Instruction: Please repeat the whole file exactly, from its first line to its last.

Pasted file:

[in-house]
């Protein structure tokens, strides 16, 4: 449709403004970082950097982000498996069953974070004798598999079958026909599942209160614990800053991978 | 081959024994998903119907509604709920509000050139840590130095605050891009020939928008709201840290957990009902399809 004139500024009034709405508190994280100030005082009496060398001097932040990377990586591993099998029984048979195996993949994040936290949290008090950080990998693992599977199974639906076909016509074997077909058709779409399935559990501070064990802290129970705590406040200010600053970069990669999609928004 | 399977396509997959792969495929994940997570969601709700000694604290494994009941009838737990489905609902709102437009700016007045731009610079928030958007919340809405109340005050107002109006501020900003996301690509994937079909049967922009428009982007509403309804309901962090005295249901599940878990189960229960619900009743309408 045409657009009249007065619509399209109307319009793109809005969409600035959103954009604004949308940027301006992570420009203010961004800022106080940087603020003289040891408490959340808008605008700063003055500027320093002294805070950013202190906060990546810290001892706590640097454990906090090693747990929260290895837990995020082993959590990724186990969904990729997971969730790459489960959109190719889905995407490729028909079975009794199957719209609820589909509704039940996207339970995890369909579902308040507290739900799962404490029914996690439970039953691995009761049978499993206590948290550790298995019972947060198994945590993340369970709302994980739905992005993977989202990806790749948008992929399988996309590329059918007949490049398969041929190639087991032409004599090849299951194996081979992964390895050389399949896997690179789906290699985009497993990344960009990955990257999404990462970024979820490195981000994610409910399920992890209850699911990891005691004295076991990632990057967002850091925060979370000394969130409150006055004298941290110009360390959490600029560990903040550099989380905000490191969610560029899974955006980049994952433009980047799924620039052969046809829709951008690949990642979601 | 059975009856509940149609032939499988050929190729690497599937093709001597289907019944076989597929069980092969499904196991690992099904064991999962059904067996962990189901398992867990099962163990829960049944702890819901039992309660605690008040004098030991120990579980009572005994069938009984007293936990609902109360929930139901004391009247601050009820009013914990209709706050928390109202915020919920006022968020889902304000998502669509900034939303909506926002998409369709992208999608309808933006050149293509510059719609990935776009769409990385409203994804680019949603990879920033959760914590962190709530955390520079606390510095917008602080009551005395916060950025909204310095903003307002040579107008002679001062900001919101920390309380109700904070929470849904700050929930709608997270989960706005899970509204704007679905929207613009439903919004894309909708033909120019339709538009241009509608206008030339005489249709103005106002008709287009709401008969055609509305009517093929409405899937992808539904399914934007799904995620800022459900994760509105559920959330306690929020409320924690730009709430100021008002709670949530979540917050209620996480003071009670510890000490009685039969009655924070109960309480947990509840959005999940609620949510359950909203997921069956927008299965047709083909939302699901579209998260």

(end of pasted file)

[in-house]
């Protein structure tokens, strides 16, 4: 449709403004970082950097982000498996069953974070004798598999079958026909599942209160614990800053991978 | 081959024994998903119907509604709920509000050139840590130095605050891009020939928008709201840290957990009902399809 004139500024009034709405508190994280100030005082009496060398001097932040990377990586591993099998029984048979195996993949994040936290949290008090950080990998693992599977199974639906076909016509074997077909058709779409399935559990501070064990802290129970705590406040200010600053970069990669999609928004 | 399977396509997959792969495929994940997570969601709700000694604290494994009941009838737990489905609902709102437009700016007045731009610079928030958007919340809405109340005050107002109006501020900003996301690509994937079909049967922009428009982007509403309804309901962090005295249901599940878990189960229960619900009743309408 045409657009009249007065619509399209109307319009793109809005969409600035959103954009604004949308940027301006992570420009203010961004800022106080940087603020003289040891408490959340808008605008700063003055500027320093002294805070950013202190906060990546810290001892706590640097454990906090090693747990929260290895837990995020082993959590990724186990969904990729997971969730790459489960959109190719889905995407490729028909079975009794199957719209609820589909509704039940996207339970995890369909579902308040507290739900799962404490029914996690439970039953691995009761049978499993206590948290550790298995019972947060198994945590993340369970709302994980739905992005993977989202990806790749948008992929399988996309590329059918007949490049398969041929190639087991032409004599090849299951194996081979992964390895050389399949896997690179789906290699985009497993990344960009990955990257999404990462970024979820490195981000994610409910399920992890209850699911990891005691004295076991990632990057967002850091925060979370000394969130409150006055004298941290110009360390959490600029560990903040550099989380905000490191969610560029899974955006980049994952433009980047799924620039052969046809829709951008690949990642979601 | 059975009856509940149609032939499988050929190729690497599937093709001597289907019944076989597929069980092969499904196991690992099904064991999962059904067996962990189901398992867990099962163990829960049944702890819901039992309660605690008040004098030991120990579980009572005994069938009984007293936990609902109360929930139901004391009247601050009820009013914990209709706050928390109202915020919920006022968020889902304000998502669509900034939303909506926002998409369709992208999608309808933006050149293509510059719609990935776009769409990385409203994804680019949603990879920033959760914590962190709530955390520079606390510095917008602080009551005395916060950025909204310095903003307002040579107008002679001062900001919101920390309380109700904070929470849904700050929930709608997270989960706005899970509204704007679905929207613009439903919004894309909708033909120019339709538009241009509608206008030339005489249709103005106002008709287009709401008969055609509305009517093929409405899937992808539904399914934007799904995620800022459900994760509105559920959330306690929020409320924690730009709430100021008002709670949530979540917050209620996480003071009670510890000490009685039969009655924070109960309480947990509840959005999940609620949510359950909203997921069956927008299965047709083909939302699901579209998260």